#SafeinCustody awareness month: Towards a future without torture in Thailand
With lawmakers in Thailand working towards the adoption of an anti-torture Bill, the APT and the Cross Cultural Foundation (CrCF) have launched the #Safe inCustody awareness month, which will run throughout November 2021 in the south-east Asian nation.
The #SafeInCustody awareness month aims to mobilise local artists and civil society organisations in Thailand to develop and share creative narratives that build community support for torture prevention. Activities will include a human rights-themed film festival, along with photography and art exhibitions featuring leading practitioners.
The programme was launched on 4 November at the Alliance Française Thailand, with presentations from Pittikarnn Sittidej, Commissioner with the National Human Rights Commission of Thailand, Pornpen Khongchangkonkiet, CrCF Director, and Barbara Bernath, APT Secretary General. Local artists expressed their hope for respect and cooperation among police and the public to build a torture-free Thailand.
“Torture and enforced disappearance are unacceptable in any circumstances. #SafeinCustody month is a great initiative to promote public awareness through film and the arts,” Commissioner Sittidej said at the launch. She welcomed the approach of using positive messaging and new narratives through art to engage the community in a dialogue on torture prevention.
Ms Bernath shared her belief in the importance of building strong and sustained public support for prevention.
Art is a powerful means to convey these messages in a way that connects both our minds and our hearts. Creativity enables empathy and solidarity.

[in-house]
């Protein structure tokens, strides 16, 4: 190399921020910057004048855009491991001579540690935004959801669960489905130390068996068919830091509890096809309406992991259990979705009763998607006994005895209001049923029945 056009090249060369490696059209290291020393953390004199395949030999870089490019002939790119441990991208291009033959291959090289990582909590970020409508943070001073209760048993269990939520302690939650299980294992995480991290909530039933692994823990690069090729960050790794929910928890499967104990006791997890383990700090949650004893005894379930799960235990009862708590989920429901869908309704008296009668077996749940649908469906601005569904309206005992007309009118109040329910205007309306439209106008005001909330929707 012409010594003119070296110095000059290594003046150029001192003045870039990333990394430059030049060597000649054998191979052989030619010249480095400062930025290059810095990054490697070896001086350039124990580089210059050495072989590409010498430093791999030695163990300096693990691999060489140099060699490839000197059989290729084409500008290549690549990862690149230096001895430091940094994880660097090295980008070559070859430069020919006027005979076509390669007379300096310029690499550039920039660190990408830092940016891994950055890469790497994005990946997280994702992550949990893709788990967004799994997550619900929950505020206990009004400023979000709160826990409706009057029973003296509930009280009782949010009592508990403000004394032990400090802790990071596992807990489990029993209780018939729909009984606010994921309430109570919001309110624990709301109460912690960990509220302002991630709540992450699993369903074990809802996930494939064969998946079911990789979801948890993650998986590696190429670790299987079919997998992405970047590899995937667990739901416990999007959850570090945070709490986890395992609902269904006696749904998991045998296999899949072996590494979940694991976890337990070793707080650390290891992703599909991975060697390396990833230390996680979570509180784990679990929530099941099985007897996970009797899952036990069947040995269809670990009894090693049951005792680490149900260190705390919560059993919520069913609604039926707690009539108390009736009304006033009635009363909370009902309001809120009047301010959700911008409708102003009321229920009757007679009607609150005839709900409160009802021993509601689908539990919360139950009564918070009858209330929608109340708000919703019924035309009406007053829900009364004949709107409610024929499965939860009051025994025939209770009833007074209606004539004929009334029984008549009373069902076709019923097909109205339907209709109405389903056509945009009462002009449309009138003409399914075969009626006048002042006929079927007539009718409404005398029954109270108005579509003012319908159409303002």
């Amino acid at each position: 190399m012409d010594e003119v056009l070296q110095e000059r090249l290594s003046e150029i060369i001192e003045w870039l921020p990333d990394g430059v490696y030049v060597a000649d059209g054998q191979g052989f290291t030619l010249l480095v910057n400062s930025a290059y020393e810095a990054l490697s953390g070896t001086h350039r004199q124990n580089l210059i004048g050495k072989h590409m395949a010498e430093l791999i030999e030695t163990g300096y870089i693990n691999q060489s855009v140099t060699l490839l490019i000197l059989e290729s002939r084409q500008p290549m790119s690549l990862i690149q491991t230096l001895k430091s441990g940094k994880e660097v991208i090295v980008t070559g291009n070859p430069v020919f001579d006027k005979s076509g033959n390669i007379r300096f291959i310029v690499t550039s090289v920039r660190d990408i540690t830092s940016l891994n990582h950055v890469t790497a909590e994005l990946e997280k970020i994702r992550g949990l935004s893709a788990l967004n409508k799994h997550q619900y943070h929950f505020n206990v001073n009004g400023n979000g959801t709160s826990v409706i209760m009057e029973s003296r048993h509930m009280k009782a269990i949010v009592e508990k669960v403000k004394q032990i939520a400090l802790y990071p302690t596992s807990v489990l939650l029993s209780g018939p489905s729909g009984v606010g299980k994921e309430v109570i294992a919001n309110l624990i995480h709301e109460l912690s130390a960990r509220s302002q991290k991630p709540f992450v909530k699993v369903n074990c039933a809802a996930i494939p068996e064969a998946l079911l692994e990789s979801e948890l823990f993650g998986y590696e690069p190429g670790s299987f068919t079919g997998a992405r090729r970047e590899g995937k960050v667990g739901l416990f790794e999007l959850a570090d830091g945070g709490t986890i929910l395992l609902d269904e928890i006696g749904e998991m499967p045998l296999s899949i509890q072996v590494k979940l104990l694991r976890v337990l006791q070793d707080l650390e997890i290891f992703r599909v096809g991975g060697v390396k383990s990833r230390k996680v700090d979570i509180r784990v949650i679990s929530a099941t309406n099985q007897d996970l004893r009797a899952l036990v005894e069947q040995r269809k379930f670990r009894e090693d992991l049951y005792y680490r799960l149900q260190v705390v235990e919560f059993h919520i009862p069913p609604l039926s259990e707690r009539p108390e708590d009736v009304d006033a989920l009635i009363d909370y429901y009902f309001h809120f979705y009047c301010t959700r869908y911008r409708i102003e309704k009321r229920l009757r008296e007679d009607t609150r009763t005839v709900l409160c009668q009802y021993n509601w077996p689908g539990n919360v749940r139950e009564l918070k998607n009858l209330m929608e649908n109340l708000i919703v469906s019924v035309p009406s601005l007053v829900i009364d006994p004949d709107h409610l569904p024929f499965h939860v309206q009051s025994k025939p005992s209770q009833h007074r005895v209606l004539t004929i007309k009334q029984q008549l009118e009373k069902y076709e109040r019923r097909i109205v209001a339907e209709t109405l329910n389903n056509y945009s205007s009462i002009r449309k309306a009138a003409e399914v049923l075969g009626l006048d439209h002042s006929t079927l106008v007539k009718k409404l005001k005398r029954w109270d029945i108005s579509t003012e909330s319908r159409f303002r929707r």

Barbara Bernath, APT Secretary General
Pornpen added that all the artworks and films showcased through the event aim to enhance public awareness about the importance of fostering change in the system. She said artists from Patani, Bangkok and Chiangmai will utilise their expertise and understanding to create artworks that amplify four key messages connected to torture prevention: Pain and Suffering, Grey Zone, Recovery, and Impunity.
Tosaporn Sererak, a member of the parliamentary special committee on the Anti-Torture Bill, also attended the launch and reiterated the importance of freedom of assembly and expression in enabling social change in Thailand.
The #SafeInCustody awareness month comes at the same time as Thailand’s participation in the Universal Periodic Review (10-12 November 2021) by the UN Human Rights Council. The month-long campaign will feature renowned artists and creative practitioners, including:
- Jehabdulloh Jehsorhoh, an art professor and artist in the southernmost provinces of Thailand
- Thasnai Sethaseree, a professor at Chiangmai University who is well known for his artwork on mistreatment of the authorities
- Yostorn Triyos, a photographer who depicts the daily lives of torture survivors in the deep south
- Tawan Wattuyu, a painter who has produced works inspired by the words of former detainees and family members sharing their experiences of police custody.
In addition, live forums with various experts will be held to explore new perspectives on the issue of torture and torture prevention.
The #SafeInCustody awareness month is part of the project on“Reducing risky practices leading to torture and ill-treatment in Malaysia, Philippines and Thailand”, convened by the APT in partnership with leading civil society organisations in the three countries.